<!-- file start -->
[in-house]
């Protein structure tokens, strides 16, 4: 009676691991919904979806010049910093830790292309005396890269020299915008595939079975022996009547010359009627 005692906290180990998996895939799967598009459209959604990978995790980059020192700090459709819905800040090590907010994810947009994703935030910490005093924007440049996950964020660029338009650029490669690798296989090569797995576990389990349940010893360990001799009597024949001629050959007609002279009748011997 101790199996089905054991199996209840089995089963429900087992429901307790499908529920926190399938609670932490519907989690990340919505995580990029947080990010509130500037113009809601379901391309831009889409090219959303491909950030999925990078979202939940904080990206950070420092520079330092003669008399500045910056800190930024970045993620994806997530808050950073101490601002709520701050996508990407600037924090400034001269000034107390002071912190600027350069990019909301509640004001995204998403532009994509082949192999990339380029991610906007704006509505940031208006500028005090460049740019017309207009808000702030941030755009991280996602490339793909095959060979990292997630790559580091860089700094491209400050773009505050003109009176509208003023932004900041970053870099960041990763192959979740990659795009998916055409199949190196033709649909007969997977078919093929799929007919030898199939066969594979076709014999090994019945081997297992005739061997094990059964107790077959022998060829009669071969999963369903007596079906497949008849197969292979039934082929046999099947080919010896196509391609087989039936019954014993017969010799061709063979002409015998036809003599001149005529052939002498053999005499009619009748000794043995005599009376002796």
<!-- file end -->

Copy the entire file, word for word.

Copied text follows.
[in-house]
């Protein structure tokens, strides 16, 4: 009676691991919904979806010049910093830790292309005396890269020299915008595939079975022996009547010359009627 005692906290180990998996895939799967598009459209959604990978995790980059020192700090459709819905800040090590907010994810947009994703935030910490005093924007440049996950964020660029338009650029490669690798296989090569797995576990389990349940010893360990001799009597024949001629050959007609002279009748011997 101790199996089905054991199996209840089995089963429900087992429901307790499908529920926190399938609670932490519907989690990340919505995580990029947080990010509130500037113009809601379901391309831009889409090219959303491909950030999925990078979202939940904080990206950070420092520079330092003669008399500045910056800190930024970045993620994806997530808050950073101490601002709520701050996508990407600037924090400034001269000034107390002071912190600027350069990019909301509640004001995204998403532009994509082949192999990339380029991610906007704006509505940031208006500028005090460049740019017309207009808000702030941030755009991280996602490339793909095959060979990292997630790559580091860089700094491209400050773009505050003109009176509208003023932004900041970053870099960041990763192959979740990659795009998916055409199949190196033709649909007969997977078919093929799929007919030898199939066969594979076709014999090994019945081997297992005739061997094990059964107790077959022998060829009669071969999963369903007596079906497949008849197969292979039934082929046999099947080919010896196509391609087989039936019954014993017969010799061709063979002409015998036809003599001149005529052939002498053999005499009619009748000794043995005599009376002796």